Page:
Game of Thrones has given our screens some amazing, bad-ass female characters. Love them or hate them, these women are all incredible in their own ways, whether they're good, evil, or a combination of both. With Thrones' final season now underway (sobs), I've paired some of our favorite (and least favorite) Game of Thrones ladies wit famous burger places in the USA that best fit their personalities.
Journaling has always been a popular pastime – it's a great way to with stay organized, to practice self-care, to reflect – all that good stuff. But recently, it's become more than just a method to getting thoughts out of your head and onto a page. Enter the Bullet Journal, a system of journaling that involves an visual layout, from the simple to the complex, and so much more. The bullet journal was created by Ryder Carroll as part of his search to live a more intentional life.
N.C. State University has suspended a fraternity while school officials investigate a notebook that contains sexually offensive and racist comments, the university said Friday. Pi Kappa Phi was the second Greek organization suspended this month, and the school late Friday banned alcohol at social events for most of NC State’s fraternities, The Associated Press reported. The ban doesn’t include historically black Greek organizations.
Muck Rack makes it simple to find people, tweets, or articles that mention any name, keyword, company, hashtag etc. We've compiled this guide to help you make the most of your search.
Selecting a term
Start searching tweets, articles from media outlets, articles mentioned in tweets, journalists'
names, titles and bios with some suggested searches:
Companies or Topics (e.g. iPhone, Microsoft)
Phrases (e.g. "cloud computing") — use quotes to keep the terms together
Twitter handles (e.g. @username) — returns those who have mentioned or replied to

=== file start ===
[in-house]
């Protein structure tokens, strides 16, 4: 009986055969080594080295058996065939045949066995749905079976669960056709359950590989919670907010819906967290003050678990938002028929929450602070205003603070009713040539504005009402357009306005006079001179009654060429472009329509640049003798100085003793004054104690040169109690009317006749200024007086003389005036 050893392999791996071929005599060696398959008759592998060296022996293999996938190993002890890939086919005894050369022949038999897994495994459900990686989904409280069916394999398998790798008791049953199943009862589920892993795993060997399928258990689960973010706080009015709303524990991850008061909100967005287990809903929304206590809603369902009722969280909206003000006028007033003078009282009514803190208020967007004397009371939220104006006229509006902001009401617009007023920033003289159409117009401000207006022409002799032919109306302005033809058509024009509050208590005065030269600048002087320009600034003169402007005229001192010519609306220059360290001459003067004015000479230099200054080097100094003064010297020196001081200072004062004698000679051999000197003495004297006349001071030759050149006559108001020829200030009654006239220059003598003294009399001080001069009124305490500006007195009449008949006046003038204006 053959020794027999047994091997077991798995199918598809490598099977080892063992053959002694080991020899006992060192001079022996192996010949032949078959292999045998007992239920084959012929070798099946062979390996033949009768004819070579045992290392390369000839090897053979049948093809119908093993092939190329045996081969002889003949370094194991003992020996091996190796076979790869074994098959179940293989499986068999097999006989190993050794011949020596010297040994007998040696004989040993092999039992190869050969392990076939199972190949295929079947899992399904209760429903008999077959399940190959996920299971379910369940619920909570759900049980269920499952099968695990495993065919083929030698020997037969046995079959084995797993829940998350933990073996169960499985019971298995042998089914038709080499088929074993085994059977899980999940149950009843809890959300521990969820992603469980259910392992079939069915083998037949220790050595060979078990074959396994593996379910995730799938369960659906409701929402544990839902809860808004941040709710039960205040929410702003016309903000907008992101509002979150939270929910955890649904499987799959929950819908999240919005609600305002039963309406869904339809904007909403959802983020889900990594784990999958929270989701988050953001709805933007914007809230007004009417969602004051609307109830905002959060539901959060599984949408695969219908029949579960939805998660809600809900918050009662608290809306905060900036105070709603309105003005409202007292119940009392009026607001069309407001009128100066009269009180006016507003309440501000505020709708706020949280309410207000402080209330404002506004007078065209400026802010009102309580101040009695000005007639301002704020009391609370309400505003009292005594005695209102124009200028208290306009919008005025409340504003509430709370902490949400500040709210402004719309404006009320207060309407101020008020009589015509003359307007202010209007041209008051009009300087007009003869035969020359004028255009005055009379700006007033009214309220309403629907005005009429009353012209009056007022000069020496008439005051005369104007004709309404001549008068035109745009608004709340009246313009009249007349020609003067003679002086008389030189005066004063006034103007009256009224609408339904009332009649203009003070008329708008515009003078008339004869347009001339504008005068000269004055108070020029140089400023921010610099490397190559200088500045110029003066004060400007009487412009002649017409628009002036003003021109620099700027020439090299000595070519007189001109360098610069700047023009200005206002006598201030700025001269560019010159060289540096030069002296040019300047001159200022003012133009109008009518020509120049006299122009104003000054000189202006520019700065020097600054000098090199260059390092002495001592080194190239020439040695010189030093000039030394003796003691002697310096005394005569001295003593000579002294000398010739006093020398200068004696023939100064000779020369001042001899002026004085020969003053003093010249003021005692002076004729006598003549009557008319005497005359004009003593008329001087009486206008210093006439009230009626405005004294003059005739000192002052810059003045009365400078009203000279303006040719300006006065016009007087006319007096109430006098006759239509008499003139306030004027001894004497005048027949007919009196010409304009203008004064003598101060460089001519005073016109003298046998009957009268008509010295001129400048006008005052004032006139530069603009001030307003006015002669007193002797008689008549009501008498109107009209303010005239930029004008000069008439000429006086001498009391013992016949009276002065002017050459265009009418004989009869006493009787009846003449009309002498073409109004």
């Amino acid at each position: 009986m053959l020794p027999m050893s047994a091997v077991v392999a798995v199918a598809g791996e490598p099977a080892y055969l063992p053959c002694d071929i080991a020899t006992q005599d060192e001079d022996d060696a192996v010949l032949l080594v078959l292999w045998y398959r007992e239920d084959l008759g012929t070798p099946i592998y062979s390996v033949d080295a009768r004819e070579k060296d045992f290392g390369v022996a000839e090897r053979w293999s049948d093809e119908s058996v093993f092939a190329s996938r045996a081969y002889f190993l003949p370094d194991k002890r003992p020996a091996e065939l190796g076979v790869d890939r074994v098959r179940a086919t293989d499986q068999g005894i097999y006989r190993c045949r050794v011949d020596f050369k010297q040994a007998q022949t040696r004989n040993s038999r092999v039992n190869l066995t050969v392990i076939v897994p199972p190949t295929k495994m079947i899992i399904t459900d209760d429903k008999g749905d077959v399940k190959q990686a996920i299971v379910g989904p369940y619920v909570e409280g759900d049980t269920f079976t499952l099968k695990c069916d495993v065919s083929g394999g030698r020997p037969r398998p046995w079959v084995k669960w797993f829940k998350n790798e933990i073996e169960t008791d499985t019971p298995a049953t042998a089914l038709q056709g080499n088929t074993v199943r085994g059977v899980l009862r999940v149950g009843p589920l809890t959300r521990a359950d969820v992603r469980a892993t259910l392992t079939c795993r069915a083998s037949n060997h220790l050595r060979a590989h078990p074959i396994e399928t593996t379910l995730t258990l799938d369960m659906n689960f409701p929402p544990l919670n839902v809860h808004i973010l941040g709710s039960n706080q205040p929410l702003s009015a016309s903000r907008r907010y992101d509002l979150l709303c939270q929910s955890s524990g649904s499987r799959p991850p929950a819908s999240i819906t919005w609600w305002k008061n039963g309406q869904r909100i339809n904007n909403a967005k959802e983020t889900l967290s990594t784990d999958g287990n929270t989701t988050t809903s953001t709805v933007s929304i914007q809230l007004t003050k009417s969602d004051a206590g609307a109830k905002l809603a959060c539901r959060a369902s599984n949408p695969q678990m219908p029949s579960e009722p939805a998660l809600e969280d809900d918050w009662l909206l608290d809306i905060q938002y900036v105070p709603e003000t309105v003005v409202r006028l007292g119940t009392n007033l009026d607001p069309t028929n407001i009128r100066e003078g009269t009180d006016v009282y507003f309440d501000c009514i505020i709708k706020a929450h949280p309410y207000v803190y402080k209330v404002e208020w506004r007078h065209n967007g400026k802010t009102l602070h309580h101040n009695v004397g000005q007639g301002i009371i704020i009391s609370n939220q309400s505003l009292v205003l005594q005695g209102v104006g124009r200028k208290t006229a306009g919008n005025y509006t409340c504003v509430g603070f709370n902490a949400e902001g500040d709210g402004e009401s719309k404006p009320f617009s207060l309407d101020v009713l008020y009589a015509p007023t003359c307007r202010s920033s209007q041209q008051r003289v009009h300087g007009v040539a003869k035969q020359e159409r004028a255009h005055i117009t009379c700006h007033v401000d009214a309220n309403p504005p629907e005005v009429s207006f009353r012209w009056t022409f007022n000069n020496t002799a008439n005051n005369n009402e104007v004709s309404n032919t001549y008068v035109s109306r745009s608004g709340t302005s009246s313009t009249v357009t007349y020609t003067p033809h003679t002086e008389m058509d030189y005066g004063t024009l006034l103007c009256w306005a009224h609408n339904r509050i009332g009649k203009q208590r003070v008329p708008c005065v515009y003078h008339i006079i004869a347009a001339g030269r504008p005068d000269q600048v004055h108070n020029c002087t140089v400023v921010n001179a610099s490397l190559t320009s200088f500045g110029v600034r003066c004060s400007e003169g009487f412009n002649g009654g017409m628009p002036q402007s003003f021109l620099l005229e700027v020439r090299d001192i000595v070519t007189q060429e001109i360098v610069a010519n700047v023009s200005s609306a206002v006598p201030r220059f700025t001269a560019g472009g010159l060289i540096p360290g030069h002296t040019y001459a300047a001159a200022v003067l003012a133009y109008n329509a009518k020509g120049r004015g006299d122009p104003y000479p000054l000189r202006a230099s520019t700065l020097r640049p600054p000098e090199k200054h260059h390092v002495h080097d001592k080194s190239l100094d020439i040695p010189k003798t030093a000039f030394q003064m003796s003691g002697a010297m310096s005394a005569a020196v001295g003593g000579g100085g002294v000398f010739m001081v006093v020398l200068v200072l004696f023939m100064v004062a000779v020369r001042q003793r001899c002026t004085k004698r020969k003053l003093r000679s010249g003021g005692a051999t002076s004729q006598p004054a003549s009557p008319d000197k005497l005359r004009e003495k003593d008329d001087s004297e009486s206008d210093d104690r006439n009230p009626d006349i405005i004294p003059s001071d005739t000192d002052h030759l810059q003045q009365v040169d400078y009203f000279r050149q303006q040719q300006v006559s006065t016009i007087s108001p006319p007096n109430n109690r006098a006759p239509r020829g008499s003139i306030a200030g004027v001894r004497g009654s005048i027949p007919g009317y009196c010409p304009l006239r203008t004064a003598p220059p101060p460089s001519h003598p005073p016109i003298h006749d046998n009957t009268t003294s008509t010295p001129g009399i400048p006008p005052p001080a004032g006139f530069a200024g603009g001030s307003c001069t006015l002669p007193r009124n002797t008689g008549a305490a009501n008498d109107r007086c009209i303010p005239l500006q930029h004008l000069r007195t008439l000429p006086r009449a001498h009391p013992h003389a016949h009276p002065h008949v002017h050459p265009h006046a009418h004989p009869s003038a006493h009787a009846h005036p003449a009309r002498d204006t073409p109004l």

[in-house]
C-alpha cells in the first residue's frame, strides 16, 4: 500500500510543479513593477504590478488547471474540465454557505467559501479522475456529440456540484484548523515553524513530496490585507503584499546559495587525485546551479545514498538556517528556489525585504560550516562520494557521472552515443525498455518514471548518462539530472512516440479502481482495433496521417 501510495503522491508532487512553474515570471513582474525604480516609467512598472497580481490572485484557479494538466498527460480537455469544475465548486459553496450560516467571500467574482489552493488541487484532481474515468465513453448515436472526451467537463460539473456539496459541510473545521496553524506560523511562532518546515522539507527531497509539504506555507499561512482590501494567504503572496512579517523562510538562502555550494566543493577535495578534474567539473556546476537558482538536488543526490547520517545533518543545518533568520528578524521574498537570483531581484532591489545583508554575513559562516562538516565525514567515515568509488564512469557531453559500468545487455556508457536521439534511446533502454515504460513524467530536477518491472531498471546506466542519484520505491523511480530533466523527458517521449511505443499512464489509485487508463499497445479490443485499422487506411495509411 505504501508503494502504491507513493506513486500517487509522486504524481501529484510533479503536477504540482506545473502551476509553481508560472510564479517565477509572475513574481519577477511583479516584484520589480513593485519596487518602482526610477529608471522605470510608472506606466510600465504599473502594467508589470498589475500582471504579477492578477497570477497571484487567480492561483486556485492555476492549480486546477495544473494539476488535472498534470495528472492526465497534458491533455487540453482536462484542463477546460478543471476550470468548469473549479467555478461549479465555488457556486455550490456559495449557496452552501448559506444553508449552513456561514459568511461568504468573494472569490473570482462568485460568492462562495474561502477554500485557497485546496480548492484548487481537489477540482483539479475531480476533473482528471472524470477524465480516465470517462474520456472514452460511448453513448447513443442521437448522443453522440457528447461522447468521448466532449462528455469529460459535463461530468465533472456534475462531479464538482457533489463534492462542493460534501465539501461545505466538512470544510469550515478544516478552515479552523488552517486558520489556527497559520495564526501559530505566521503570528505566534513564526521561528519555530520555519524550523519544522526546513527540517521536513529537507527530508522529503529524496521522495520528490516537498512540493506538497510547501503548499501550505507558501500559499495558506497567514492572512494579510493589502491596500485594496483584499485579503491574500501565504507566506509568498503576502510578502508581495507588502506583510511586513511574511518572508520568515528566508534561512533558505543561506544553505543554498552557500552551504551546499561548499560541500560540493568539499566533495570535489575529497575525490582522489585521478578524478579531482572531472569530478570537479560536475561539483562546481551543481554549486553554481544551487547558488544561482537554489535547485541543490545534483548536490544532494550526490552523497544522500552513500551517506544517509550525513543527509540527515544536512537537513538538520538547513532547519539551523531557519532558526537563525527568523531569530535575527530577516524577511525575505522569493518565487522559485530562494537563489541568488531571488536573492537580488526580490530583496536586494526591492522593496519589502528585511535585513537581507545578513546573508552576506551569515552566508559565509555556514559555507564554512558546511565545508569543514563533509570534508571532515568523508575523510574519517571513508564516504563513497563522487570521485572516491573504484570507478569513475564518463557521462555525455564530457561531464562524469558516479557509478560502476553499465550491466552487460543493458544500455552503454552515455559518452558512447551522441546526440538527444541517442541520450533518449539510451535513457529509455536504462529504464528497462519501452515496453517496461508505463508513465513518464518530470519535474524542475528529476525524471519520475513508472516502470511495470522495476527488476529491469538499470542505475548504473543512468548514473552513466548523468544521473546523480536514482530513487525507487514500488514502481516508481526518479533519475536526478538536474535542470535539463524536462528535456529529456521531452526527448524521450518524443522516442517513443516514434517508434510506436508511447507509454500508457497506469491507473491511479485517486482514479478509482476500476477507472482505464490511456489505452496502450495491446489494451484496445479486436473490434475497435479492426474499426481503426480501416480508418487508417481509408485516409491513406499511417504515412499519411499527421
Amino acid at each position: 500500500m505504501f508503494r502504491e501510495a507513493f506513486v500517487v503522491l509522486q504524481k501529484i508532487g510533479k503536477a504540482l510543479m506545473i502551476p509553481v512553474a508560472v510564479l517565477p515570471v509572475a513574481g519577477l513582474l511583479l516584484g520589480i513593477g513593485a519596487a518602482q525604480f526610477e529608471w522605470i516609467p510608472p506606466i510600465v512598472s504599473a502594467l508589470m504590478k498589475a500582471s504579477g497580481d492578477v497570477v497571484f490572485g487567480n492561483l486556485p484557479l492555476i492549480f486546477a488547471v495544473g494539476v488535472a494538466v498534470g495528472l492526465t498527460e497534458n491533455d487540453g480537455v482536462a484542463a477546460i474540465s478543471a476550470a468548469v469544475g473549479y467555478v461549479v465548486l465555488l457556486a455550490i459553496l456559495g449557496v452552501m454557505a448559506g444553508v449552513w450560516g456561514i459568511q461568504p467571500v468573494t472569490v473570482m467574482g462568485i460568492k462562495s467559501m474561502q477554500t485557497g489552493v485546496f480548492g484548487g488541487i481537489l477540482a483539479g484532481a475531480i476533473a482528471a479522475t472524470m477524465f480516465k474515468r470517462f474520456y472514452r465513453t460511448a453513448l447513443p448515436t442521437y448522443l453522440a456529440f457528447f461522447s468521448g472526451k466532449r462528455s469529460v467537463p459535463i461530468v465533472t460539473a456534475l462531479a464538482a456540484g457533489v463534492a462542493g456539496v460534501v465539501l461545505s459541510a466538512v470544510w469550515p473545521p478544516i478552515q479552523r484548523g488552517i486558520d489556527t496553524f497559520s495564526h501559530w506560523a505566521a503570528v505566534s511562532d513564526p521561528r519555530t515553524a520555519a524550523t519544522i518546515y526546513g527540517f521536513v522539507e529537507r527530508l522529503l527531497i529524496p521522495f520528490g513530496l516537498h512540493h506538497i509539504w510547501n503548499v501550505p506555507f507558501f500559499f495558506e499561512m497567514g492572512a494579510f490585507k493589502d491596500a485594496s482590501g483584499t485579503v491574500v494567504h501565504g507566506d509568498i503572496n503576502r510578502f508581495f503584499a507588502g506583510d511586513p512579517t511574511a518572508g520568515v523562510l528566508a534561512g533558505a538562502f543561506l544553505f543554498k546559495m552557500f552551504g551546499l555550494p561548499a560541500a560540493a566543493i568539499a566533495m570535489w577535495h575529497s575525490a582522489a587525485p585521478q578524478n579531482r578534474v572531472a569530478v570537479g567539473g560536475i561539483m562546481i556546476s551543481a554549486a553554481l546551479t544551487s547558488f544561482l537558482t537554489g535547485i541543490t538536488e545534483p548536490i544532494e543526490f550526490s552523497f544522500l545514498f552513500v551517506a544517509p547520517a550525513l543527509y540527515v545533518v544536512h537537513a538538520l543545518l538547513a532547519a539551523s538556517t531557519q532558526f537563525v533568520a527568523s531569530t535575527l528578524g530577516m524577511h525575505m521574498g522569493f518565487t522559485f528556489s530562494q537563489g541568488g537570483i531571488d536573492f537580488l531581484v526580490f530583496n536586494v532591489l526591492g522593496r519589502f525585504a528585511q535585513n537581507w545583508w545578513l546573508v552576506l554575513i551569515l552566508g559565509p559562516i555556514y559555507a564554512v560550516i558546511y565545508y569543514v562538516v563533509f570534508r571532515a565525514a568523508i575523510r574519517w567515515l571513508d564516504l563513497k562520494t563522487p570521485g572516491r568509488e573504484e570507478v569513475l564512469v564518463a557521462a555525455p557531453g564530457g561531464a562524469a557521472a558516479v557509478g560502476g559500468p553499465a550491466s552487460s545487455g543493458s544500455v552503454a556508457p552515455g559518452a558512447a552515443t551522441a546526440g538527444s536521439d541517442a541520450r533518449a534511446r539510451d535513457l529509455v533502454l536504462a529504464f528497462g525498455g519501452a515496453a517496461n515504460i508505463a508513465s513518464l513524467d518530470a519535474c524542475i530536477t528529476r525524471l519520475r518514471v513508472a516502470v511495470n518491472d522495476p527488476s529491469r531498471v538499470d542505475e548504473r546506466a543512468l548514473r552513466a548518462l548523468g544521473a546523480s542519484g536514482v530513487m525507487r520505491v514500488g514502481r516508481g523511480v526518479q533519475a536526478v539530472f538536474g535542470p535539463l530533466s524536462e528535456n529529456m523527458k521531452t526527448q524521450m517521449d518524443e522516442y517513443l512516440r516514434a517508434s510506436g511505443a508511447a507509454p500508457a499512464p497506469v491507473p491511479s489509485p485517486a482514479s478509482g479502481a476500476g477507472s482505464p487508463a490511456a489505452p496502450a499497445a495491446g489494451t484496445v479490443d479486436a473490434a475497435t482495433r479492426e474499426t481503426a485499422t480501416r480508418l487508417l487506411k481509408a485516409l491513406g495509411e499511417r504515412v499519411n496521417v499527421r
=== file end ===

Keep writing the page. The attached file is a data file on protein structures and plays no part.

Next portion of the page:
Names (e.g. "David Pogue")
Hashtags (e.g. #sxsw, #london2012)
Bio details (e.g. vegan, Olympics, father)
Muck Rack's Advanced Search allows for many boolean operators.
Find results that mention multiple specified terms, use AND or
+. For example, ensure each result contains both Elon Musk and Mark Zuckerberg by
searching Musk AND Zuckerberg or Musk + Zuckerberg.
Use the operators OR or , to broaden your search when you'd like either of
multiple terms to appear in results. (This is the default behavior of our search when no operators
are used). For example, results will contain either cake or cookie by searching cake OR cookie or cake,cookie
Use NOT or - to subtract results from your search. For
example, searching Disney will yield results about the Walt Disney Company as well as Walt Disney
World Resort. To exclude mentions of Disney World, search for Disney -World or Disney
When using one of these operators with a phrase, enclose it in quotation marks. For example, you can
find results about smartphones excluding Apple's iPhone 4S by searching smartphone -"iPhone
Exact case matching or punctuation
If you're searching for a brand name or keyword that relies on specific punctuation marks or capitalization, you can
find results that match your exact query by adding matchcase: before the keyword you're searching for, like matchcase:E*TRADE .
Use parentheses to separate multiple
boolean phrases. For example, to find journalists talking about having fun in Disney World or
Disneyland, search for ("disney world" OR disneyland) AND fun.
An asterisk can be used to search for any variation of a root word truncated by the asterisk. For example, searching for admin* will return results for administrator, administration, administer, administered, etc.
A near operator is an AND operator where you can control the distance between the words. You can vary the distance the near operation uses by adding a forward slash and number (between 0-99) such as strawberries NEAR/10 "whipped cream", which means the strawberries must exist within 10 words of "whipped cream".